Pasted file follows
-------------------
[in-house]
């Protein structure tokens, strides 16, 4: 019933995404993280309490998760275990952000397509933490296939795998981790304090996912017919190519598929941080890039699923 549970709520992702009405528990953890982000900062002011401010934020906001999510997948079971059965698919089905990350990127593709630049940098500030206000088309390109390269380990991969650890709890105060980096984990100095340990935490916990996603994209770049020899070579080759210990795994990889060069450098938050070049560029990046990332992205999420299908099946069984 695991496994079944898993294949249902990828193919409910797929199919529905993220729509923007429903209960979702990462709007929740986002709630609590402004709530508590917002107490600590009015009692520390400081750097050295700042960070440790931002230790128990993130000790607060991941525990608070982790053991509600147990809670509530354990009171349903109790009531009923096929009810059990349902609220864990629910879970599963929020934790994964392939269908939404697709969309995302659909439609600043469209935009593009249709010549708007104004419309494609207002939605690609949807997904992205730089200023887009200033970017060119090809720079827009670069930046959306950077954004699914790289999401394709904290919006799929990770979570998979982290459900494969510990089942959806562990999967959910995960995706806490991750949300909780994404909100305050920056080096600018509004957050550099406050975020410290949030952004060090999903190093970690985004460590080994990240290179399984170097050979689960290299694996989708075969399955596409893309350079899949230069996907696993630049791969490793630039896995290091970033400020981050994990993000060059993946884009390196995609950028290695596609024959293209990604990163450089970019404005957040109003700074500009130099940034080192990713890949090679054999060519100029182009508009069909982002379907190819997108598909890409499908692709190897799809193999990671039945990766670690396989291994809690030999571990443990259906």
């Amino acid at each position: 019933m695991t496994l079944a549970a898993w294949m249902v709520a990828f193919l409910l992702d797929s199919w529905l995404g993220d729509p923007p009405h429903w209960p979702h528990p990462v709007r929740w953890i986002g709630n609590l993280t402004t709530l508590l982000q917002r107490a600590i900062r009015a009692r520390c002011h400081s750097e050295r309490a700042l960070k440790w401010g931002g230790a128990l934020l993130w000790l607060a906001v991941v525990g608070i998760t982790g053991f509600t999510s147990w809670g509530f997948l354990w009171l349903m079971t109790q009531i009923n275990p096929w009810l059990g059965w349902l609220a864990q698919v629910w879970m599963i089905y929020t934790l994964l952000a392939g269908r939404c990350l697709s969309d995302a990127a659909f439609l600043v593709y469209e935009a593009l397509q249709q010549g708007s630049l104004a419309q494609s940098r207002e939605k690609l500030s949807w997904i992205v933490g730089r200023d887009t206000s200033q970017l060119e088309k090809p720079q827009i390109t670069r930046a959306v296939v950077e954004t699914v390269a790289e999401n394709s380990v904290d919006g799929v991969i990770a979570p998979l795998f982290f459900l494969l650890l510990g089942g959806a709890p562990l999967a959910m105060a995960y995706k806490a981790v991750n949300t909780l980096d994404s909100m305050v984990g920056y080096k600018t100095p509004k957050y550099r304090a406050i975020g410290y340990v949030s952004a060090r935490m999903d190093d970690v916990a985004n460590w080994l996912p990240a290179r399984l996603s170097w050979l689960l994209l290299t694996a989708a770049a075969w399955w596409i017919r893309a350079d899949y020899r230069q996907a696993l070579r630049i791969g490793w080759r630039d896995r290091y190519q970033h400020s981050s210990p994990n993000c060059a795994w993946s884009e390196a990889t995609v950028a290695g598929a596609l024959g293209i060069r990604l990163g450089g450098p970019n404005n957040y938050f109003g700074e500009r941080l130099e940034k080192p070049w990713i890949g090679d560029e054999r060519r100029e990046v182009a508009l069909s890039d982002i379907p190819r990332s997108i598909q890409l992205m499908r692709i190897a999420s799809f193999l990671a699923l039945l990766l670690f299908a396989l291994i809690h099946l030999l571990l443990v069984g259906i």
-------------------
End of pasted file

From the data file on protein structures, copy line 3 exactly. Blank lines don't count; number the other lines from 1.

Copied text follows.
């Amino acid at each position: 019933m695991t496994l079944a549970a898993w294949m249902v709520a990828f193919l409910l992702d797929s199919w529905l995404g993220d729509p923007p009405h429903w209960p979702h528990p990462v709007r929740w953890i986002g709630n609590l993280t402004t709530l508590l982000q917002r107490a600590i900062r009015a009692r520390c002011h400081s750097e050295r309490a700042l960070k440790w401010g931002g230790a128990l934020l993130w000790l607060a906001v991941v525990g608070i998760t982790g053991f509600t999510s147990w809670g509530f997948l354990w009171l349903m079971t109790q009531i009923n275990p096929w009810l059990g059965w349902l609220a864990q698919v629910w879970m599963i089905y929020t934790l994964l952000a392939g269908r939404c990350l697709s969309d995302a990127a659909f439609l600043v593709y469209e935009a593009l397509q249709q010549g708007s630049l104004a419309q494609s940098r207002e939605k690609l500030s949807w997904i992205v933490g730089r200023d887009t206000s200033q970017l060119e088309k090809p720079q827009i390109t670069r930046a959306v296939v950077e954004t699914v390269a790289e999401n394709s380990v904290d919006g799929v991969i990770a979570p998979l795998f982290f459900l494969l650890l510990g089942g959806a709890p562990l999967a959910m105060a995960y995706k806490a981790v991750n949300t909780l980096d994404s909100m305050v984990g920056y080096k600018t100095p509004k957050y550099r304090a406050i975020g410290y340990v949030s952004a060090r935490m999903d190093d970690v916990a985004n460590w080994l996912p990240a290179r399984l996603s170097w050979l689960l994209l290299t694996a989708a770049a075969w399955w596409i017919r893309a350079d899949y020899r230069q996907a696993l070579r630049i791969g490793w080759r630039d896995r290091y190519q970033h400020s981050s210990p994990n993000c060059a795994w993946s884009e390196a990889t995609v950028a290695g598929a596609l024959g293209i060069r990604l990163g450089g450098p970019n404005n957040y938050f109003g700074e500009r941080l130099e940034k080192p070049w990713i890949g090679d560029e054999r060519r100029e990046v182009a508009l069909s890039d982002i379907p190819r990332s997108i598909q890409l992205m499908r692709i190897a999420s799809f193999l990671a699923l039945l990766l670690f299908a396989l291994i809690h099946l030999l571990l443990v069984g259906i």